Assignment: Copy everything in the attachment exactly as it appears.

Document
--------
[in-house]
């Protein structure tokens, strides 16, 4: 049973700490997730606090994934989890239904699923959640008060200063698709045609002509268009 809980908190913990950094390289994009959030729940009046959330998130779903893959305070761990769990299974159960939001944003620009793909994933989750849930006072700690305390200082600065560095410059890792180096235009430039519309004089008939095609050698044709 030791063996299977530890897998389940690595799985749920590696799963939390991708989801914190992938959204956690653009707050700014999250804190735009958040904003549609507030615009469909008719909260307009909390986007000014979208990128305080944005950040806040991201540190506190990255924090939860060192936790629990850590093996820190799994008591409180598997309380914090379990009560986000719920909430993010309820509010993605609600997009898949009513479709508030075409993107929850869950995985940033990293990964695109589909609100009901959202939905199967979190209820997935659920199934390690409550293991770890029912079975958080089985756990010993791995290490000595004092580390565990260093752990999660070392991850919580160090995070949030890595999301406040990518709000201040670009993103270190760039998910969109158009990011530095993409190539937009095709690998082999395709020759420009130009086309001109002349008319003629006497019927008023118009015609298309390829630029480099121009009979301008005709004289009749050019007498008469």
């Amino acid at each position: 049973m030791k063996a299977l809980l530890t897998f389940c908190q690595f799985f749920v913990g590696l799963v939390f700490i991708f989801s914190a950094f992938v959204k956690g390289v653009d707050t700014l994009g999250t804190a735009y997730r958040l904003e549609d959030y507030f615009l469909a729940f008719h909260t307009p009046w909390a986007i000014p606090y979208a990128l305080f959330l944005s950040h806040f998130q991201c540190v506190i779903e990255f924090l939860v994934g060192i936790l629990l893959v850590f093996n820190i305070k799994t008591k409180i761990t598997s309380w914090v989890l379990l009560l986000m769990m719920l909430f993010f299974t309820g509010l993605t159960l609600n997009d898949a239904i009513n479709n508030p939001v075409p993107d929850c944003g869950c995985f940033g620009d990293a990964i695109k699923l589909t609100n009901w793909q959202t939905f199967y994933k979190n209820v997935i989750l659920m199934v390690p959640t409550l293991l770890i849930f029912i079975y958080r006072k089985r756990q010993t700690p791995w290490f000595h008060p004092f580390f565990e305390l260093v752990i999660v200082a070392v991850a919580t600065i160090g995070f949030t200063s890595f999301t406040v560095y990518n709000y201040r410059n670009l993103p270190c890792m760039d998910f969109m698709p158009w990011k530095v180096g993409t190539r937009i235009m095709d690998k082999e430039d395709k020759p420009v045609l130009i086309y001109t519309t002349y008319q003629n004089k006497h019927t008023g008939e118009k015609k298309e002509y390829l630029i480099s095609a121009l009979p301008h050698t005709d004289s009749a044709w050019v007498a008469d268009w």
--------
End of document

[in-house]
């Protein structure tokens, strides 16, 4: 049973700490997730606090994934989890239904699923959640008060200063698709045609002509268009 809980908190913990950094390289994009959030729940009046959330998130779903893959305070761990769990299974159960939001944003620009793909994933989750849930006072700690305390200082600065560095410059890792180096235009430039519309004089008939095609050698044709 030791063996299977530890897998389940690595799985749920590696799963939390991708989801914190992938959204956690653009707050700014999250804190735009958040904003549609507030615009469909008719909260307009909390986007000014979208990128305080944005950040806040991201540190506190990255924090939860060192936790629990850590093996820190799994008591409180598997309380914090379990009560986000719920909430993010309820509010993605609600997009898949009513479709508030075409993107929850869950995985940033990293990964695109589909609100009901959202939905199967979190209820997935659920199934390690409550293991770890029912079975958080089985756990010993791995290490000595004092580390565990260093752990999660070392991850919580160090995070949030890595999301406040990518709000201040670009993103270190760039998910969109158009990011530095993409190539937009095709690998082999395709020759420009130009086309001109002349008319003629006497019927008023118009015609298309390829630029480099121009009979301008005709004289009749050019007498008469």
């Amino acid at each position: 049973m030791k063996a299977l809980l530890t897998f389940c908190q690595f799985f749920v913990g590696l799963v939390f700490i991708f989801s914190a950094f992938v959204k956690g390289v653009d707050t700014l994009g999250t804190a735009y997730r958040l904003e549609d959030y507030f615009l469909a729940f008719h909260t307009p009046w909390a986007i000014p606090y979208a990128l305080f959330l944005s950040h806040f998130q991201c540190v506190i779903e990255f924090l939860v994934g060192i936790l629990l893959v850590f093996n820190i305070k799994t008591k409180i761990t598997s309380w914090v989890l379990l009560l986000m769990m719920l909430f993010f299974t309820g509010l993605t159960l609600n997009d898949a239904i009513n479709n508030p939001v075409p993107d929850c944003g869950c995985f940033g620009d990293a990964i695109k699923l589909t609100n009901w793909q959202t939905f199967y994933k979190n209820v997935i989750l659920m199934v390690p959640t409550l293991l770890i849930f029912i079975y958080r006072k089985r756990q010993t700690p791995w290490f000595h008060p004092f580390f565990e305390l260093v752990i999660v200082a070392v991850a919580t600065i160090g995070f949030t200063s890595f999301t406040v560095y990518n709000y201040r410059n670009l993103p270190c890792m760039d998910f969109m698709p158009w990011k530095v180096g993409t190539r937009i235009m095709d690998k082999e430039d395709k020759p420009v045609l130009i086309y001109t519309t002349y008319q003629n004089k006497h019927t008023g008939e118009k015609k298309e002509y390829l630029i480099s095609a121009l009979p301008h050698t005709d004289s009749a044709w050019v007498a008469d268009w």